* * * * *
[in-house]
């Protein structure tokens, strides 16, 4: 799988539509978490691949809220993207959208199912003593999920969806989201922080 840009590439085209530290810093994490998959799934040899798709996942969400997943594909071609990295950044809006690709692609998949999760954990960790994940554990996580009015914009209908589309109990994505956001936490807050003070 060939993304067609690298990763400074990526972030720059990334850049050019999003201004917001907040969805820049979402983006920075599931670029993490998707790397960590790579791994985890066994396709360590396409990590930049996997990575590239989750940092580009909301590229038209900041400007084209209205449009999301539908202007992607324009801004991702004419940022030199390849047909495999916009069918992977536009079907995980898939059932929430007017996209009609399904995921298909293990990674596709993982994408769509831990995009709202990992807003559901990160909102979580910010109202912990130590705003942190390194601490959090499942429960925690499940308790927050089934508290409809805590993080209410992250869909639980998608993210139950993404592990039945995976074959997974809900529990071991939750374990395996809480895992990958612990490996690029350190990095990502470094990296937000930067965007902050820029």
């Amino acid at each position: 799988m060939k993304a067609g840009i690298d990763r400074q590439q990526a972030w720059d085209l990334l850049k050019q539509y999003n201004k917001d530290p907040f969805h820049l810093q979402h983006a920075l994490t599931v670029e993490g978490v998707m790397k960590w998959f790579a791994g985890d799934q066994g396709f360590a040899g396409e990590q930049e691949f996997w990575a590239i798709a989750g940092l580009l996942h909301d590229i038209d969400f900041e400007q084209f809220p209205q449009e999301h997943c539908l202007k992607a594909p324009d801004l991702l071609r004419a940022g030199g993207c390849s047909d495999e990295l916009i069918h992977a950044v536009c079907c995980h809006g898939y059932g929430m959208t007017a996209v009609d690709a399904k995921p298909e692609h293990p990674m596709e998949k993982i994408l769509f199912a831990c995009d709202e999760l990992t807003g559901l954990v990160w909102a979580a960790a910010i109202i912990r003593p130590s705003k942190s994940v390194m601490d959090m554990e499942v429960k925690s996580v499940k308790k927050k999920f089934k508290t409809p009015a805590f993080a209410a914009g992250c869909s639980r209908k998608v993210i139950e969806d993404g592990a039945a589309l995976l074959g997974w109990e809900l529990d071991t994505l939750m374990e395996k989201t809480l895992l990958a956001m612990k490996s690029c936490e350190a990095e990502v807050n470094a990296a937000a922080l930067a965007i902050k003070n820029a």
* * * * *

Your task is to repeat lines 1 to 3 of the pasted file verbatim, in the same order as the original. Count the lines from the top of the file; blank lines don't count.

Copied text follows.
[in-house]
């Protein structure tokens, strides 16, 4: 799988539509978490691949809220993207959208199912003593999920969806989201922080 840009590439085209530290810093994490998959799934040899798709996942969400997943594909071609990295950044809006690709692609998949999760954990960790994940554990996580009015914009209908589309109990994505956001936490807050003070 060939993304067609690298990763400074990526972030720059990334850049050019999003201004917001907040969805820049979402983006920075599931670029993490998707790397960590790579791994985890066994396709360590396409990590930049996997990575590239989750940092580009909301590229038209900041400007084209209205449009999301539908202007992607324009801004991702004419940022030199390849047909495999916009069918992977536009079907995980898939059932929430007017996209009609399904995921298909293990990674596709993982994408769509831990995009709202990992807003559901990160909102979580910010109202912990130590705003942190390194601490959090499942429960925690499940308790927050089934508290409809805590993080209410992250869909639980998608993210139950993404592990039945995976074959997974809900529990071991939750374990395996809480895992990958612990490996690029350190990095990502470094990296937000930067965007902050820029």
């Amino acid at each position: 799988m060939k993304a067609g840009i690298d990763r400074q590439q990526a972030w720059d085209l990334l850049k050019q539509y999003n201004k917001d530290p907040f969805h820049l810093q979402h983006a920075l994490t599931v670029e993490g978490v998707m790397k960590w998959f790579a791994g985890d799934q066994g396709f360590a040899g396409e990590q930049e691949f996997w990575a590239i798709a989750g940092l580009l996942h909301d590229i038209d969400f900041e400007q084209f809220p209205q449009e999301h997943c539908l202007k992607a594909p324009d801004l991702l071609r004419a940022g030199g993207c390849s047909d495999e990295l916009i069918h992977a950044v536009c079907c995980h809006g898939y059932g929430m959208t007017a996209v009609d690709a399904k995921p298909e692609h293990p990674m596709e998949k993982i994408l769509f199912a831990c995009d709202e999760l990992t807003g559901l954990v990160w909102a979580a960790a910010i109202i912990r003593p130590s705003k942190s994940v390194m601490d959090m554990e499942v429960k925690s996580v499940k308790k927050k999920f089934k508290t409809p009015a805590f993080a209410a914009g992250c869909s639980r209908k998608v993210i139950e969806d993404g592990a039945a589309l995976l074959g997974w109990e809900l529990d071991t994505l939750m374990e395996k989201t809480l895992l990958a956001m612990k490996s690029c936490e350190a990095e990502v807050n470094a990296a937000a922080l930067a965007i902050k003070n820029a």